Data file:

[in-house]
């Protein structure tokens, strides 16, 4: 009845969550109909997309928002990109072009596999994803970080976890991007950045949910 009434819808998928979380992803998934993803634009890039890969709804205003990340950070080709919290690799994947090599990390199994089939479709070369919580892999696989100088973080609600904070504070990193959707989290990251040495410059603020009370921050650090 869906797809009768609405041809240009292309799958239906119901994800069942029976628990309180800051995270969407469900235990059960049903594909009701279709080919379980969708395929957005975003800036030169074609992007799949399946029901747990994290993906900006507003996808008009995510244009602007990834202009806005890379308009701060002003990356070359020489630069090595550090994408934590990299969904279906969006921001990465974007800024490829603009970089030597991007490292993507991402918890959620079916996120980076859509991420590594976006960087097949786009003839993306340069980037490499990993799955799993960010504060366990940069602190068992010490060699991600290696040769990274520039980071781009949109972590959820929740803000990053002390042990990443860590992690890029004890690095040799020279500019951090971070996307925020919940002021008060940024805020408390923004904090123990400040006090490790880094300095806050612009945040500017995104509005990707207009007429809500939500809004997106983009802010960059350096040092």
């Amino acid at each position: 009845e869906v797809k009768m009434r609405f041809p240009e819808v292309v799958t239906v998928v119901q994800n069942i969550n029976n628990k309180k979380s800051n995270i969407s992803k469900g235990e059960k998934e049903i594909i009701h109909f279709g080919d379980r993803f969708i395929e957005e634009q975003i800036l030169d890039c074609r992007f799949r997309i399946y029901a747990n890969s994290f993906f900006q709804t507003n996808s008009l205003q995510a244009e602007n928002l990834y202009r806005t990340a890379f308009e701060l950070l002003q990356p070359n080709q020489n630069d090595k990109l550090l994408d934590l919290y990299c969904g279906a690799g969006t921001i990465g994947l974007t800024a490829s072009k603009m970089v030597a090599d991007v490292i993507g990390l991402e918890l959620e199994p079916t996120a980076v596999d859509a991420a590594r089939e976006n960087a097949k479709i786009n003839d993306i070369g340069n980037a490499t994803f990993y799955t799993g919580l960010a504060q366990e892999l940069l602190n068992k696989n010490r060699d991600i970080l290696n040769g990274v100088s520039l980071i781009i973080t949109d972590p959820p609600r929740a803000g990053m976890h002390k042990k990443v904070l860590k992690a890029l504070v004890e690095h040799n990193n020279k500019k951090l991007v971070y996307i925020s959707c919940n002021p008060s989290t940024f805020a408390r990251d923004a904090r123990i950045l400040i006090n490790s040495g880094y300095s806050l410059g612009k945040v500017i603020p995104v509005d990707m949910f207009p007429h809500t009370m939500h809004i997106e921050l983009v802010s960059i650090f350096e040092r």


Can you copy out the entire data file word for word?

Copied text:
[in-house]
């Protein structure tokens, strides 16, 4: 009845969550109909997309928002990109072009596999994803970080976890991007950045949910 009434819808998928979380992803998934993803634009890039890969709804205003990340950070080709919290690799994947090599990390199994089939479709070369919580892999696989100088973080609600904070504070990193959707989290990251040495410059603020009370921050650090 869906797809009768609405041809240009292309799958239906119901994800069942029976628990309180800051995270969407469900235990059960049903594909009701279709080919379980969708395929957005975003800036030169074609992007799949399946029901747990994290993906900006507003996808008009995510244009602007990834202009806005890379308009701060002003990356070359020489630069090595550090994408934590990299969904279906969006921001990465974007800024490829603009970089030597991007490292993507991402918890959620079916996120980076859509991420590594976006960087097949786009003839993306340069980037490499990993799955799993960010504060366990940069602190068992010490060699991600290696040769990274520039980071781009949109972590959820929740803000990053002390042990990443860590992690890029004890690095040799020279500019951090971070996307925020919940002021008060940024805020408390923004904090123990400040006090490790880094300095806050612009945040500017995104509005990707207009007429809500939500809004997106983009802010960059350096040092």
């Amino acid at each position: 009845e869906v797809k009768m009434r609405f041809p240009e819808v292309v799958t239906v998928v119901q994800n069942i969550n029976n628990k309180k979380s800051n995270i969407s992803k469900g235990e059960k998934e049903i594909i009701h109909f279709g080919d379980r993803f969708i395929e957005e634009q975003i800036l030169d890039c074609r992007f799949r997309i399946y029901a747990n890969s994290f993906f900006q709804t507003n996808s008009l205003q995510a244009e602007n928002l990834y202009r806005t990340a890379f308009e701060l950070l002003q990356p070359n080709q020489n630069d090595k990109l550090l994408d934590l919290y990299c969904g279906a690799g969006t921001i990465g994947l974007t800024a490829s072009k603009m970089v030597a090599d991007v490292i993507g990390l991402e918890l959620e199994p079916t996120a980076v596999d859509a991420a590594r089939e976006n960087a097949k479709i786009n003839d993306i070369g340069n980037a490499t994803f990993y799955t799993g919580l960010a504060q366990e892999l940069l602190n068992k696989n010490r060699d991600i970080l290696n040769g990274v100088s520039l980071i781009i973080t949109d972590p959820p609600r929740a803000g990053m976890h002390k042990k990443v904070l860590k992690a890029l504070v004890e690095h040799n990193n020279k500019k951090l991007v971070y996307i925020s959707c919940n002021p008060s989290t940024f805020a408390r990251d923004a904090r123990i950045l400040i006090n490790s040495g880094y300095s806050l410059g612009k945040v500017i603020p995104v509005d990707m949910f207009p007429h809500t009370m939500h809004i997106e921050l983009v802010s960059i650090f350096e040092r």